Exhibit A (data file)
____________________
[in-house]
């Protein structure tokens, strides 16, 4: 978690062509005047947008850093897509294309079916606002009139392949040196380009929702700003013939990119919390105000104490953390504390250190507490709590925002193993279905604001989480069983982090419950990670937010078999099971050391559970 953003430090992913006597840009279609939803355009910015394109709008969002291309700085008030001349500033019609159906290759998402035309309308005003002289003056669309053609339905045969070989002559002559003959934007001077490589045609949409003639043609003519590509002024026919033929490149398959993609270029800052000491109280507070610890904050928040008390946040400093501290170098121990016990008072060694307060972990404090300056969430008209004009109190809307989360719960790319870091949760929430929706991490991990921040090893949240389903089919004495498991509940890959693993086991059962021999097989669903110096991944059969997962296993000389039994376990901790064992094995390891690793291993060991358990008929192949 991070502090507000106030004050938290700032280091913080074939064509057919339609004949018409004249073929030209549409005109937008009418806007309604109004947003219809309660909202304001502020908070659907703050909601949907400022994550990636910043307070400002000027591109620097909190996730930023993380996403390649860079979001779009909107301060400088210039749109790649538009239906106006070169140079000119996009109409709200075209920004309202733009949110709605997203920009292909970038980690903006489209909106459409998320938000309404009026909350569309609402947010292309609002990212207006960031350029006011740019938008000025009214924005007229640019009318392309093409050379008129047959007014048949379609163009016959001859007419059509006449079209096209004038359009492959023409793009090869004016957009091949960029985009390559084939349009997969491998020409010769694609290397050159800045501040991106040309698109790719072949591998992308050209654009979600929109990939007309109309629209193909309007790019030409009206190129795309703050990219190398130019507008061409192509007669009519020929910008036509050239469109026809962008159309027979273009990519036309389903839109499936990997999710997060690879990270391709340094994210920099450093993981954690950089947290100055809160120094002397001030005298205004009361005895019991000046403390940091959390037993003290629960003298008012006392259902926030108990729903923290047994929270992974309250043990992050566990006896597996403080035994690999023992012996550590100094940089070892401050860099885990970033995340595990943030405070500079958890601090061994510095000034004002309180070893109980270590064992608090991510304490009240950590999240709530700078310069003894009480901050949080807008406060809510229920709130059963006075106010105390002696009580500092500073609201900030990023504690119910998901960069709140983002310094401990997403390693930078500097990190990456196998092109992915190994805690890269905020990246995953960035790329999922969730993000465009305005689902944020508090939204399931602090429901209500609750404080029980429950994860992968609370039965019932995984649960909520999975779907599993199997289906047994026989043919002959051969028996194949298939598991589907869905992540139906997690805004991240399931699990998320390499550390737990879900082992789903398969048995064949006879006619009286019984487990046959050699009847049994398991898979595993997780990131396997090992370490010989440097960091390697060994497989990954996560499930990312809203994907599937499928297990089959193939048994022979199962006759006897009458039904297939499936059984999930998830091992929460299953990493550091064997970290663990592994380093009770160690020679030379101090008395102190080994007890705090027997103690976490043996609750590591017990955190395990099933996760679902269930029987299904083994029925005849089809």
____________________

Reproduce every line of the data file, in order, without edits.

[in-house]
């Protein structure tokens, strides 16, 4: 978690062509005047947008850093897509294309079916606002009139392949040196380009929702700003013939990119919390105000104490953390504390250190507490709590925002193993279905604001989480069983982090419950990670937010078999099971050391559970 953003430090992913006597840009279609939803355009910015394109709008969002291309700085008030001349500033019609159906290759998402035309309308005003002289003056669309053609339905045969070989002559002559003959934007001077490589045609949409003639043609003519590509002024026919033929490149398959993609270029800052000491109280507070610890904050928040008390946040400093501290170098121990016990008072060694307060972990404090300056969430008209004009109190809307989360719960790319870091949760929430929706991490991990921040090893949240389903089919004495498991509940890959693993086991059962021999097989669903110096991944059969997962296993000389039994376990901790064992094995390891690793291993060991358990008929192949 991070502090507000106030004050938290700032280091913080074939064509057919339609004949018409004249073929030209549409005109937008009418806007309604109004947003219809309660909202304001502020908070659907703050909601949907400022994550990636910043307070400002000027591109620097909190996730930023993380996403390649860079979001779009909107301060400088210039749109790649538009239906106006070169140079000119996009109409709200075209920004309202733009949110709605997203920009292909970038980690903006489209909106459409998320938000309404009026909350569309609402947010292309609002990212207006960031350029006011740019938008000025009214924005007229640019009318392309093409050379008129047959007014048949379609163009016959001859007419059509006449079209096209004038359009492959023409793009090869004016957009091949960029985009390559084939349009997969491998020409010769694609290397050159800045501040991106040309698109790719072949591998992308050209654009979600929109990939007309109309629209193909309007790019030409009206190129795309703050990219190398130019507008061409192509007669009519020929910008036509050239469109026809962008159309027979273009990519036309389903839109499936990997999710997060690879990270391709340094994210920099450093993981954690950089947290100055809160120094002397001030005298205004009361005895019991000046403390940091959390037993003290629960003298008012006392259902926030108990729903923290047994929270992974309250043990992050566990006896597996403080035994690999023992012996550590100094940089070892401050860099885990970033995340595990943030405070500079958890601090061994510095000034004002309180070893109980270590064992608090991510304490009240950590999240709530700078310069003894009480901050949080807008406060809510229920709130059963006075106010105390002696009580500092500073609201900030990023504690119910998901960069709140983002310094401990997403390693930078500097990190990456196998092109992915190994805690890269905020990246995953960035790329999922969730993000465009305005689902944020508090939204399931602090429901209500609750404080029980429950994860992968609370039965019932995984649960909520999975779907599993199997289906047994026989043919002959051969028996194949298939598991589907869905992540139906997690805004991240399931699990998320390499550390737990879900082992789903398969048995064949006879006619009286019984487990046959050699009847049994398991898979595993997780990131396997090992370490010989440097960091390697060994497989990954996560499930990312809203994907599937499928297990089959193939048994022979199962006759006897009458039904297939499936059984999930998830091992929460299953990493550091064997970290663990592994380093009770160690020679030379101090008395102190080994007890705090027997103690976490043996609750590591017990955190395990099933996760679902269930029987299904083994029925005849089809």